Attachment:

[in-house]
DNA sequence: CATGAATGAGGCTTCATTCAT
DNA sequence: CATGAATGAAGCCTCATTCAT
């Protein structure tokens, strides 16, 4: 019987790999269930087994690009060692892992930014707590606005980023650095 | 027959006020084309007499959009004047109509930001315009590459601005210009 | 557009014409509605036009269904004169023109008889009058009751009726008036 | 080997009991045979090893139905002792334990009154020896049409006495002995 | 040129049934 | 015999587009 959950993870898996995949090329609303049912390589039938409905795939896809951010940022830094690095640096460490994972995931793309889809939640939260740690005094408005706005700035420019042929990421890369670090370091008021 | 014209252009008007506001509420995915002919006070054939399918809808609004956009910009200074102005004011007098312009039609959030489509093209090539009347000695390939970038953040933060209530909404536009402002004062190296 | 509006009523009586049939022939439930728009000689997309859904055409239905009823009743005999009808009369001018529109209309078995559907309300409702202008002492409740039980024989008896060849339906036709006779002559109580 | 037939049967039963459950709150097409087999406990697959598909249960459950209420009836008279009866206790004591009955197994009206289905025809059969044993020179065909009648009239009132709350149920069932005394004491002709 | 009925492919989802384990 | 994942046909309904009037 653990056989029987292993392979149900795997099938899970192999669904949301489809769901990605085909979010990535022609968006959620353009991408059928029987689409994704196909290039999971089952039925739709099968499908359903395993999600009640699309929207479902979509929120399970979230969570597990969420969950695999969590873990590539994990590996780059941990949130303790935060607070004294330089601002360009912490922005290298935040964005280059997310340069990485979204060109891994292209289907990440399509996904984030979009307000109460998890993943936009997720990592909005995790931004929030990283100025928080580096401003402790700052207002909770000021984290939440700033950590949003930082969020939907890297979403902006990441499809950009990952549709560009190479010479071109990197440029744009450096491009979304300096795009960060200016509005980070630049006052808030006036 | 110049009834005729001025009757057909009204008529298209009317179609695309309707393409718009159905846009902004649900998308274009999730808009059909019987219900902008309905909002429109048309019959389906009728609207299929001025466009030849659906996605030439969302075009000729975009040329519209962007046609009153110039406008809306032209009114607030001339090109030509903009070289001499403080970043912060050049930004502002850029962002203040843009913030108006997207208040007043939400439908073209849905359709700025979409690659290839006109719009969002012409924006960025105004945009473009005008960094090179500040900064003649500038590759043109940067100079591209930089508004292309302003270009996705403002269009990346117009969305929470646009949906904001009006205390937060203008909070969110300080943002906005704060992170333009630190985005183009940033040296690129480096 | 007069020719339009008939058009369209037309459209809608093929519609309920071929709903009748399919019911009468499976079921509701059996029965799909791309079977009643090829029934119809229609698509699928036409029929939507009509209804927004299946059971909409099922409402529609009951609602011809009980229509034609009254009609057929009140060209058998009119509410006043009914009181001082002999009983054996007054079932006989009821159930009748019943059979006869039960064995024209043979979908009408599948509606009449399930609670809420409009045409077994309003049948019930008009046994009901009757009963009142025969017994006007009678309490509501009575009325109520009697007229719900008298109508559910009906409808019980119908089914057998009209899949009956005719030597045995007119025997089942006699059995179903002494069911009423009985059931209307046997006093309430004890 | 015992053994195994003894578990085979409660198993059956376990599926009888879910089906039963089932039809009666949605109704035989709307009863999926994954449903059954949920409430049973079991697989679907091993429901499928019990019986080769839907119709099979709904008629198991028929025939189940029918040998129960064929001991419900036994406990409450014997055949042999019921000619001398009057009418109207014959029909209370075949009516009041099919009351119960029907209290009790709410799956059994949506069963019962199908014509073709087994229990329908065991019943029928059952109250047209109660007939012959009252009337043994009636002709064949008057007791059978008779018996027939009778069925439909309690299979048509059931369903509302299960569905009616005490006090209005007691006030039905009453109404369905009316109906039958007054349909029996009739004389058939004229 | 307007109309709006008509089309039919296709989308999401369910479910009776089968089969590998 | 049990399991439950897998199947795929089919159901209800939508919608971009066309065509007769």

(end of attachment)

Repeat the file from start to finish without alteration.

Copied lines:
[in-house]
DNA sequence: CATGAATGAGGCTTCATTCAT
DNA sequence: CATGAATGAAGCCTCATTCAT
């Protein structure tokens, strides 16, 4: 019987790999269930087994690009060692892992930014707590606005980023650095 | 027959006020084309007499959009004047109509930001315009590459601005210009 | 557009014409509605036009269904004169023109008889009058009751009726008036 | 080997009991045979090893139905002792334990009154020896049409006495002995 | 040129049934 | 015999587009 959950993870898996995949090329609303049912390589039938409905795939896809951010940022830094690095640096460490994972995931793309889809939640939260740690005094408005706005700035420019042929990421890369670090370091008021 | 014209252009008007506001509420995915002919006070054939399918809808609004956009910009200074102005004011007098312009039609959030489509093209090539009347000695390939970038953040933060209530909404536009402002004062190296 | 509006009523009586049939022939439930728009000689997309859904055409239905009823009743005999009808009369001018529109209309078995559907309300409702202008002492409740039980024989008896060849339906036709006779002559109580 | 037939049967039963459950709150097409087999406990697959598909249960459950209420009836008279009866206790004591009955197994009206289905025809059969044993020179065909009648009239009132709350149920069932005394004491002709 | 009925492919989802384990 | 994942046909309904009037 653990056989029987292993392979149900795997099938899970192999669904949301489809769901990605085909979010990535022609968006959620353009991408059928029987689409994704196909290039999971089952039925739709099968499908359903395993999600009640699309929207479902979509929120399970979230969570597990969420969950695999969590873990590539994990590996780059941990949130303790935060607070004294330089601002360009912490922005290298935040964005280059997310340069990485979204060109891994292209289907990440399509996904984030979009307000109460998890993943936009997720990592909005995790931004929030990283100025928080580096401003402790700052207002909770000021984290939440700033950590949003930082969020939907890297979403902006990441499809950009990952549709560009190479010479071109990197440029744009450096491009979304300096795009960060200016509005980070630049006052808030006036 | 110049009834005729001025009757057909009204008529298209009317179609695309309707393409718009159905846009902004649900998308274009999730808009059909019987219900902008309905909002429109048309019959389906009728609207299929001025466009030849659906996605030439969302075009000729975009040329519209962007046609009153110039406008809306032209009114607030001339090109030509903009070289001499403080970043912060050049930004502002850029962002203040843009913030108006997207208040007043939400439908073209849905359709700025979409690659290839006109719009969002012409924006960025105004945009473009005008960094090179500040900064003649500038590759043109940067100079591209930089508004292309302003270009996705403002269009990346117009969305929470646009949906904001009006205390937060203008909070969110300080943002906005704060992170333009630190985005183009940033040296690129480096 | 007069020719339009008939058009369209037309459209809608093929519609309920071929709903009748399919019911009468499976079921509701059996029965799909791309079977009643090829029934119809229609698509699928036409029929939507009509209804927004299946059971909409099922409402529609009951609602011809009980229509034609009254009609057929009140060209058998009119509410006043009914009181001082002999009983054996007054079932006989009821159930009748019943059979006869039960064995024209043979979908009408599948509606009449399930609670809420409009045409077994309003049948019930008009046994009901009757009963009142025969017994006007009678309490509501009575009325109520009697007229719900008298109508559910009906409808019980119908089914057998009209899949009956005719030597045995007119025997089942006699059995179903002494069911009423009985059931209307046997006093309430004890 | 015992053994195994003894578990085979409660198993059956376990599926009888879910089906039963089932039809009666949605109704035989709307009863999926994954449903059954949920409430049973079991697989679907091993429901499928019990019986080769839907119709099979709904008629198991028929025939189940029918040998129960064929001991419900036994406990409450014997055949042999019921000619001398009057009418109207014959029909209370075949009516009041099919009351119960029907209290009790709410799956059994949506069963019962199908014509073709087994229990329908065991019943029928059952109250047209109660007939012959009252009337043994009636002709064949008057007791059978008779018996027939009778069925439909309690299979048509059931369903509302299960569905009616005490006090209005007691006030039905009453109404369905009316109906039958007054349909029996009739004389058939004229 | 307007109309709006008509089309039919296709989308999401369910479910009776089968089969590998 | 049990399991439950897998199947795929089919159901209800939508919608971009066309065509007769």